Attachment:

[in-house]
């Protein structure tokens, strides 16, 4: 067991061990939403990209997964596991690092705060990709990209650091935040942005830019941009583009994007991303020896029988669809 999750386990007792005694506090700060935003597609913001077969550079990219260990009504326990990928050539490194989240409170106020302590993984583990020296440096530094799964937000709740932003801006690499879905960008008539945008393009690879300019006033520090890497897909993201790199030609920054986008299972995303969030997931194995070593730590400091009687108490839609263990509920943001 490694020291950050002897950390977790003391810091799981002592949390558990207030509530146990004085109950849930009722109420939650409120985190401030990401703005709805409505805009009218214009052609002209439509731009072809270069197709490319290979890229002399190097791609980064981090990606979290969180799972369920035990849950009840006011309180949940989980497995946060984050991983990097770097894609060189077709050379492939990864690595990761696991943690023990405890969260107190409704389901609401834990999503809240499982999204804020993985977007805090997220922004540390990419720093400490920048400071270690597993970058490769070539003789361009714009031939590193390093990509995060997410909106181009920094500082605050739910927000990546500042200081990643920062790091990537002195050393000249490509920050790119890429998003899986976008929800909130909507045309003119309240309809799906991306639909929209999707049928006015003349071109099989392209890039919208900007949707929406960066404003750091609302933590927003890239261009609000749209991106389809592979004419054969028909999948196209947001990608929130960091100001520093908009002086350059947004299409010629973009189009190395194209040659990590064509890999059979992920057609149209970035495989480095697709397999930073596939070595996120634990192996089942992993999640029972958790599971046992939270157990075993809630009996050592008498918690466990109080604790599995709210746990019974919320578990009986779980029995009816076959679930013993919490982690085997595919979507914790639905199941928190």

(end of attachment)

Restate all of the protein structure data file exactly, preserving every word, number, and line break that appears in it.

[in-house]
């Protein structure tokens, strides 16, 4: 067991061990939403990209997964596991690092705060990709990209650091935040942005830019941009583009994007991303020896029988669809 999750386990007792005694506090700060935003597609913001077969550079990219260990009504326990990928050539490194989240409170106020302590993984583990020296440096530094799964937000709740932003801006690499879905960008008539945008393009690879300019006033520090890497897909993201790199030609920054986008299972995303969030997931194995070593730590400091009687108490839609263990509920943001 490694020291950050002897950390977790003391810091799981002592949390558990207030509530146990004085109950849930009722109420939650409120985190401030990401703005709805409505805009009218214009052609002209439509731009072809270069197709490319290979890229002399190097791609980064981090990606979290969180799972369920035990849950009840006011309180949940989980497995946060984050991983990097770097894609060189077709050379492939990864690595990761696991943690023990405890969260107190409704389901609401834990999503809240499982999204804020993985977007805090997220922004540390990419720093400490920048400071270690597993970058490769070539003789361009714009031939590193390093990509995060997410909106181009920094500082605050739910927000990546500042200081990643920062790091990537002195050393000249490509920050790119890429998003899986976008929800909130909507045309003119309240309809799906991306639909929209999707049928006015003349071109099989392209890039919208900007949707929406960066404003750091609302933590927003890239261009609000749209991106389809592979004419054969028909999948196209947001990608929130960091100001520093908009002086350059947004299409010629973009189009190395194209040659990590064509890999059979992920057609149209970035495989480095697709397999930073596939070595996120634990192996089942992993999640029972958790599971046992939270157990075993809630009996050592008498918690466990109080604790599995709210746990019974919320578990009986779980029995009816076959679930013993919490982690085997595919979507914790639905199941928190």